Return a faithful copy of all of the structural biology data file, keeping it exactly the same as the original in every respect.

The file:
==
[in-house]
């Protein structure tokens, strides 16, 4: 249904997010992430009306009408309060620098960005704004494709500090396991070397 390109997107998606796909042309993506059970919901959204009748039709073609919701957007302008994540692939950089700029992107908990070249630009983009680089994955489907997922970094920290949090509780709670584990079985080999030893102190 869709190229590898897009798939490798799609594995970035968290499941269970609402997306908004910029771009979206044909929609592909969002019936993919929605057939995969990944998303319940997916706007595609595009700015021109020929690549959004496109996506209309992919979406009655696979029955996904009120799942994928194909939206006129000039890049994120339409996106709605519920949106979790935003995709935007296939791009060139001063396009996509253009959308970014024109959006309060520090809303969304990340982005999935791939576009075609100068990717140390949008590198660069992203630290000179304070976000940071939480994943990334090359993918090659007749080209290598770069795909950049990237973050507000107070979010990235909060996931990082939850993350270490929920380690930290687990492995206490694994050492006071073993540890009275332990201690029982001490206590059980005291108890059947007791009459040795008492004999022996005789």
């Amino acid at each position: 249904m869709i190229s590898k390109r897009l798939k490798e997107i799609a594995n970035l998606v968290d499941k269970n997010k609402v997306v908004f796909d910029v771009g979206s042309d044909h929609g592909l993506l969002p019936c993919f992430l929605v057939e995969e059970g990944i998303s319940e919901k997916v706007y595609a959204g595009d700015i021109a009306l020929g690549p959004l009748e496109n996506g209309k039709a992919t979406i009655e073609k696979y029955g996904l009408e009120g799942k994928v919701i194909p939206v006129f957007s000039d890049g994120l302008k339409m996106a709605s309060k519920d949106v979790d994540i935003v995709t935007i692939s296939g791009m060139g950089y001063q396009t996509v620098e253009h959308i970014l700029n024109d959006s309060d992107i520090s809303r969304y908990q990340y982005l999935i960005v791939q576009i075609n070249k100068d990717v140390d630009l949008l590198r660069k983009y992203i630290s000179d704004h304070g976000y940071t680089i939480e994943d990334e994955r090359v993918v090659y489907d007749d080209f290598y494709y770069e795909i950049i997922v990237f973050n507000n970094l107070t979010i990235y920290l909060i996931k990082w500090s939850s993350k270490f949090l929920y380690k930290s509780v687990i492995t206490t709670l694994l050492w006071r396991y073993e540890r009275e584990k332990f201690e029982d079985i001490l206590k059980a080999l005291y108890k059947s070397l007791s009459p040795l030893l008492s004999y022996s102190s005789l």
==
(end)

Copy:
[in-house]
């Protein structure tokens, strides 16, 4: 249904997010992430009306009408309060620098960005704004494709500090396991070397 390109997107998606796909042309993506059970919901959204009748039709073609919701957007302008994540692939950089700029992107908990070249630009983009680089994955489907997922970094920290949090509780709670584990079985080999030893102190 869709190229590898897009798939490798799609594995970035968290499941269970609402997306908004910029771009979206044909929609592909969002019936993919929605057939995969990944998303319940997916706007595609595009700015021109020929690549959004496109996506209309992919979406009655696979029955996904009120799942994928194909939206006129000039890049994120339409996106709605519920949106979790935003995709935007296939791009060139001063396009996509253009959308970014024109959006309060520090809303969304990340982005999935791939576009075609100068990717140390949008590198660069992203630290000179304070976000940071939480994943990334090359993918090659007749080209290598770069795909950049990237973050507000107070979010990235909060996931990082939850993350270490929920380690930290687990492995206490694994050492006071073993540890009275332990201690029982001490206590059980005291108890059947007791009459040795008492004999022996005789």
């Amino acid at each position: 249904m869709i190229s590898k390109r897009l798939k490798e997107i799609a594995n970035l998606v968290d499941k269970n997010k609402v997306v908004f796909d910029v771009g979206s042309d044909h929609g592909l993506l969002p019936c993919f992430l929605v057939e995969e059970g990944i998303s319940e919901k997916v706007y595609a959204g595009d700015i021109a009306l020929g690549p959004l009748e496109n996506g209309k039709a992919t979406i009655e073609k696979y029955g996904l009408e009120g799942k994928v919701i194909p939206v006129f957007s000039d890049g994120l302008k339409m996106a709605s309060k519920d949106v979790d994540i935003v995709t935007i692939s296939g791009m060139g950089y001063q396009t996509v620098e253009h959308i970014l700029n024109d959006s309060d992107i520090s809303r969304y908990q990340y982005l999935i960005v791939q576009i075609n070249k100068d990717v140390d630009l949008l590198r660069k983009y992203i630290s000179d704004h304070g976000y940071t680089i939480e994943d990334e994955r090359v993918v090659y489907d007749d080209f290598y494709y770069e795909i950049i997922v990237f973050n507000n970094l107070t979010i990235y920290l909060i996931k990082w500090s939850s993350k270490f949090l929920y380690k930290s509780v687990i492995t206490t709670l694994l050492w006071r396991y073993e540890r009275e584990k332990f201690e029982d079985i001490l206590k059980a080999l005291y108890k059947s070397l007791s009459p040795l030893l008492s004999y022996s102190s005789l």